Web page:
Use: Orpingtons were originally developed as a heavy meat-producing breed and selected for egg production as well. The lay brown shelled eggs. A dual-purpose breed from England, they are very popular in backyard flocks in America.
History: William Cook of Kent, England developed the Orpington from Black Langshan, Black Minorca, Black Plymouth Rock crosses. Buff and White varieties were developed from other crosses. Cochin blood was also used in some of the earlier crosses as evidenced by the looseness of feathering. Orpingtons were first admitted to the American Standard of Perfection in 1902 in the English Class.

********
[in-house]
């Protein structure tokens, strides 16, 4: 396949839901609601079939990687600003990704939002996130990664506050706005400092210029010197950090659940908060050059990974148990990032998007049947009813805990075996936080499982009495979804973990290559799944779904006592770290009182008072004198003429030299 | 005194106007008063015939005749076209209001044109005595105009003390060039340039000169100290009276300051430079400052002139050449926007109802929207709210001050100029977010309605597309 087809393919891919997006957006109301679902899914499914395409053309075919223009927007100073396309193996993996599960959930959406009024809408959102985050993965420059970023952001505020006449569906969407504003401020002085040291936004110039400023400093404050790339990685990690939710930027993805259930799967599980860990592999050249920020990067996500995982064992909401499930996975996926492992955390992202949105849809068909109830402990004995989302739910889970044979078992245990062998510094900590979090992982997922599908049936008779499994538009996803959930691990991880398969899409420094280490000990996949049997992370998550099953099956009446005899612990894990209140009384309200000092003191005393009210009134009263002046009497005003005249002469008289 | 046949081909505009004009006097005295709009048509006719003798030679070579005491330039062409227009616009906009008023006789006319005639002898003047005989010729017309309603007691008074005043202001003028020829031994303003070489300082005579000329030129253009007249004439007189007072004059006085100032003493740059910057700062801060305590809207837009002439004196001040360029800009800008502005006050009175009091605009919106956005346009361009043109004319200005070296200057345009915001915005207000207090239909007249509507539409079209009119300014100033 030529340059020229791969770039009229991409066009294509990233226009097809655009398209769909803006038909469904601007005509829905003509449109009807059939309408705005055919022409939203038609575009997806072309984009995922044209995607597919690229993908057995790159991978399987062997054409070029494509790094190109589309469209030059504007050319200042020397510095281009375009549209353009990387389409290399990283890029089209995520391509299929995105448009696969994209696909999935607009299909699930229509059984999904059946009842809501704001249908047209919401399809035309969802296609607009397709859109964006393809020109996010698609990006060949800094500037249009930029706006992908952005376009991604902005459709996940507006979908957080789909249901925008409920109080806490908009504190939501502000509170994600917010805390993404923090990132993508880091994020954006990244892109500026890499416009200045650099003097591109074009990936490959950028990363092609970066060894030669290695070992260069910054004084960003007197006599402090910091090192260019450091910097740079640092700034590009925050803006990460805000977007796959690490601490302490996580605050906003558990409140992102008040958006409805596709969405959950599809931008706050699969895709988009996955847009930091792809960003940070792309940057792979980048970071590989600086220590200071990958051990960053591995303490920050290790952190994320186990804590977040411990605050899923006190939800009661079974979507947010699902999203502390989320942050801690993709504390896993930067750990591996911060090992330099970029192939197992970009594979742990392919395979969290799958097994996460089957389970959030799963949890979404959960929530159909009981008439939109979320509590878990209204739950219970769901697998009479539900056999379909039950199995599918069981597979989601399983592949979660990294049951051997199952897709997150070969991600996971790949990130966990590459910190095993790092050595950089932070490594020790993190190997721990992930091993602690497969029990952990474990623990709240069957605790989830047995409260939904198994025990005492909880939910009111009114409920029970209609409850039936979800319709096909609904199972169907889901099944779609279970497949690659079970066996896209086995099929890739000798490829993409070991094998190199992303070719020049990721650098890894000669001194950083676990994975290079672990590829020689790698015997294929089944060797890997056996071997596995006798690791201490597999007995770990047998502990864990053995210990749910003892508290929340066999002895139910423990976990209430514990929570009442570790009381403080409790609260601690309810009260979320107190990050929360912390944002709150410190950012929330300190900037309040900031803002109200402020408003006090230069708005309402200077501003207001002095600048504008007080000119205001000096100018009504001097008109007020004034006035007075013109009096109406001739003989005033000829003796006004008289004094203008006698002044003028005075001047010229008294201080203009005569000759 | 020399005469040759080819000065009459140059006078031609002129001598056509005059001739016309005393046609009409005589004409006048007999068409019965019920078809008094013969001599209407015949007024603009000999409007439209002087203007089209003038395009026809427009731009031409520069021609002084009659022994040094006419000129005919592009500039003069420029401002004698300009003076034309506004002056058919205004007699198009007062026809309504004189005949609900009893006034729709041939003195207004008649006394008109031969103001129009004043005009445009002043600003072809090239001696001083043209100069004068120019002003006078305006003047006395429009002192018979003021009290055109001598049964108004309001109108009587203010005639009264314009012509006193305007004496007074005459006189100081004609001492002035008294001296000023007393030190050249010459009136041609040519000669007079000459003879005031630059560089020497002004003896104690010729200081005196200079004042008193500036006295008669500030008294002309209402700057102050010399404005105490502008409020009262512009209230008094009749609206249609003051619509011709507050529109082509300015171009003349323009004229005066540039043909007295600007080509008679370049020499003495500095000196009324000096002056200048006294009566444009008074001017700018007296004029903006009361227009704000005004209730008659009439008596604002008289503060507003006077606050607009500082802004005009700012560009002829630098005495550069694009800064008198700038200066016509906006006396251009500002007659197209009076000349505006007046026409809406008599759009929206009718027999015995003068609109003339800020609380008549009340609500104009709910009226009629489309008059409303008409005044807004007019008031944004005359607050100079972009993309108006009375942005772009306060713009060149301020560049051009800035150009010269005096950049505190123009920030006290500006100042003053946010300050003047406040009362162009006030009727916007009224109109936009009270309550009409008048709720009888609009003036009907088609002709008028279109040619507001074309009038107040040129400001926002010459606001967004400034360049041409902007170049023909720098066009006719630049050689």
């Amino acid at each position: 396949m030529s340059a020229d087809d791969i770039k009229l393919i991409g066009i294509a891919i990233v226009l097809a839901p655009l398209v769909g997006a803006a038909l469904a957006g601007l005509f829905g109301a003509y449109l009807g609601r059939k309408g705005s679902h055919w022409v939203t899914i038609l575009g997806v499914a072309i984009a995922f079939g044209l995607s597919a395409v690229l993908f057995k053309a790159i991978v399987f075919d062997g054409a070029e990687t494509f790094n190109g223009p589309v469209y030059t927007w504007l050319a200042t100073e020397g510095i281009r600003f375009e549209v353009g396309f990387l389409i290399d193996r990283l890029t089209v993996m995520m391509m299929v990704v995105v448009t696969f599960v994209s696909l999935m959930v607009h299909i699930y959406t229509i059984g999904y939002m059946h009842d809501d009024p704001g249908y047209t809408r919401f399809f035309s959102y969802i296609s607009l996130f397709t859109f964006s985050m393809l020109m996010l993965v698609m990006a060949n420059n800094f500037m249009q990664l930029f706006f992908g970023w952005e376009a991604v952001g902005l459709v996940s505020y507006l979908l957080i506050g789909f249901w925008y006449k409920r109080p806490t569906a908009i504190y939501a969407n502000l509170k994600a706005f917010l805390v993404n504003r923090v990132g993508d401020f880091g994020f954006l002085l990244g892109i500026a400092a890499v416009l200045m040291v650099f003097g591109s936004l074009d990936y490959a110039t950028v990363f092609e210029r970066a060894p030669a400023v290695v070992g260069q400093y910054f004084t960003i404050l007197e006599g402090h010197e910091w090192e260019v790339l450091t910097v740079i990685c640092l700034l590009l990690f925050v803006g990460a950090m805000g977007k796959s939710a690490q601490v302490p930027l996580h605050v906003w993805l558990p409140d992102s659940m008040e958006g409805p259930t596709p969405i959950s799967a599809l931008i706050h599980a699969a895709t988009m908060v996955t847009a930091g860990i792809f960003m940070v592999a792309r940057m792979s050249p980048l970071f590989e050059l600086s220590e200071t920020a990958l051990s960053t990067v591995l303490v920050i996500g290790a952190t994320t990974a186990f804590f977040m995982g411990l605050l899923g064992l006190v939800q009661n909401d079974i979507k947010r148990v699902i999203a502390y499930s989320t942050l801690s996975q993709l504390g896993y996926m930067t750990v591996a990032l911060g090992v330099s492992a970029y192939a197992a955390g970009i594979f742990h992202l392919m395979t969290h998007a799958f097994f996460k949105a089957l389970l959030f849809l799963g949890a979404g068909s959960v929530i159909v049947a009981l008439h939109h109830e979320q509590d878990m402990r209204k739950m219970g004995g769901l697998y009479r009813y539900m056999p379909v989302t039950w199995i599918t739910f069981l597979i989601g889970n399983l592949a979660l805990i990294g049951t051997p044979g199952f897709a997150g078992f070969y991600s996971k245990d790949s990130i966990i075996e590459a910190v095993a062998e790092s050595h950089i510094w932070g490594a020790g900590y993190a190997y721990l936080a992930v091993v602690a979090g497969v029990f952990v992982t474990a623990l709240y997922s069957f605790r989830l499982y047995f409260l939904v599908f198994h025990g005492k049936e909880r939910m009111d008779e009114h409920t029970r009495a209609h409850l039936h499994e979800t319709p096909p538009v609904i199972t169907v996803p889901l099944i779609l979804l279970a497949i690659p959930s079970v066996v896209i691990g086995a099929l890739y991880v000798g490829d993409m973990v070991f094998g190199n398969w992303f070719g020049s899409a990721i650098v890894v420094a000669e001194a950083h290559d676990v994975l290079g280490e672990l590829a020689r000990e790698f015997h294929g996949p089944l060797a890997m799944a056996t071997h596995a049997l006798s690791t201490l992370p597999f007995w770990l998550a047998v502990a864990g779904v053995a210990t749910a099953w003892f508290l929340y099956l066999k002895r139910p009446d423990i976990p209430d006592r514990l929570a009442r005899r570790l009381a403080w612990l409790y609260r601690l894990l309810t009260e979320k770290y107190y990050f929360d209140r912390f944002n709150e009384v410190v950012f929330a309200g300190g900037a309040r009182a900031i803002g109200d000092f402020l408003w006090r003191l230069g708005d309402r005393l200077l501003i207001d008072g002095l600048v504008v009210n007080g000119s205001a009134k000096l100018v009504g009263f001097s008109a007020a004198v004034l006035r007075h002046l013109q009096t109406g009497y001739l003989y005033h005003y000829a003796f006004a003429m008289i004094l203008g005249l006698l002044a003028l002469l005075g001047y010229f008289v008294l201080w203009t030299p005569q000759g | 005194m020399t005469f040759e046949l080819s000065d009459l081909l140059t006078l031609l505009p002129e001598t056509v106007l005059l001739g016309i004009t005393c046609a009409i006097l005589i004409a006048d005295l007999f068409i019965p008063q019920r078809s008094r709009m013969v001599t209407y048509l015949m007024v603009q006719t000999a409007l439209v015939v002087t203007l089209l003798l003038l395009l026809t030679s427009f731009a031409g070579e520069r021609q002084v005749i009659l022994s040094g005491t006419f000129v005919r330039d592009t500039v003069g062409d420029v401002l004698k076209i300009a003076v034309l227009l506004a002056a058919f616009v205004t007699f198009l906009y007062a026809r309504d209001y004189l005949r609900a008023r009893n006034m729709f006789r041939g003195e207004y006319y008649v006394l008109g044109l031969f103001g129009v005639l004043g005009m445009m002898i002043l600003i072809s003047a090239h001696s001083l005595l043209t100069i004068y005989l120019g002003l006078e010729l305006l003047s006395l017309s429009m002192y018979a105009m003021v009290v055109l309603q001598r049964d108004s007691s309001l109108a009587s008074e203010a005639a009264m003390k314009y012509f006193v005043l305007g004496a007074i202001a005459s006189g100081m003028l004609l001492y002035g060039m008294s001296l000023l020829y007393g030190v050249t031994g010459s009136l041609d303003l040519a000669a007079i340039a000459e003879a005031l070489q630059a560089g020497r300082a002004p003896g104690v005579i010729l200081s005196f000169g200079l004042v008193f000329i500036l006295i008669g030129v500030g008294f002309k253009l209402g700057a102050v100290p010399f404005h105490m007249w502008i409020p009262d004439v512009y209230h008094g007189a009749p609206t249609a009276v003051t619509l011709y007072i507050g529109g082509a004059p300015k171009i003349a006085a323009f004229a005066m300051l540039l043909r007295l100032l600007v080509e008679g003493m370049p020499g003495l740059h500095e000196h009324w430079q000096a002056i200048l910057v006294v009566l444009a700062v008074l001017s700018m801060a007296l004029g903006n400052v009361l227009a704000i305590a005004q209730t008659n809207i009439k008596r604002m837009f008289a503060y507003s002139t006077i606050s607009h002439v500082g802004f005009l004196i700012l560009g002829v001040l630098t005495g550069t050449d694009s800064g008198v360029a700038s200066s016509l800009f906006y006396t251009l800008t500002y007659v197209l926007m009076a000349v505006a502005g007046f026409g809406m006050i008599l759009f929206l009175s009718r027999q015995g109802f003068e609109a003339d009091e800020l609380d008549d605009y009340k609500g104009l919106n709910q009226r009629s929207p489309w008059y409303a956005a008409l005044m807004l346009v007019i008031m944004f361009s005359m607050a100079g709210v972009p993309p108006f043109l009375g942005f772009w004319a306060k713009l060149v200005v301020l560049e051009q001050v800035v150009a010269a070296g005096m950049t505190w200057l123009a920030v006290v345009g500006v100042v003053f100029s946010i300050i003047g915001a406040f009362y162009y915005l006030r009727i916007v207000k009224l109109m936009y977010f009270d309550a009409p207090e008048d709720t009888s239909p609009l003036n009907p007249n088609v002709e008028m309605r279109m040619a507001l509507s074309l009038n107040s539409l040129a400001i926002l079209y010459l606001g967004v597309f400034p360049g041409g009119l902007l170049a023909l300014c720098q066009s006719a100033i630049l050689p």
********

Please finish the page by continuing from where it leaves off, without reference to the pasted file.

Conformation: Orpingtons are a large heavy-bodied breed with loose feathering and white skin. Plumage is very important in this breed, with large, broad feathers that fit relatively smooth against the body being preferred. They are available in Black, White, Buff and Blue. All varieties have a single comb. Standard weights are: Cock: 10 lbs., Cockerel: 8 Â½ lbs., Hen: 8 lbs., Pullet: 7 lbs.
Special Considerations/Notes: Orpingtons have the reputation of being more broody than other dual-purpose breeds though they can be selected for non-broodiness. They also are a docile breed. Buff is the most popular variety.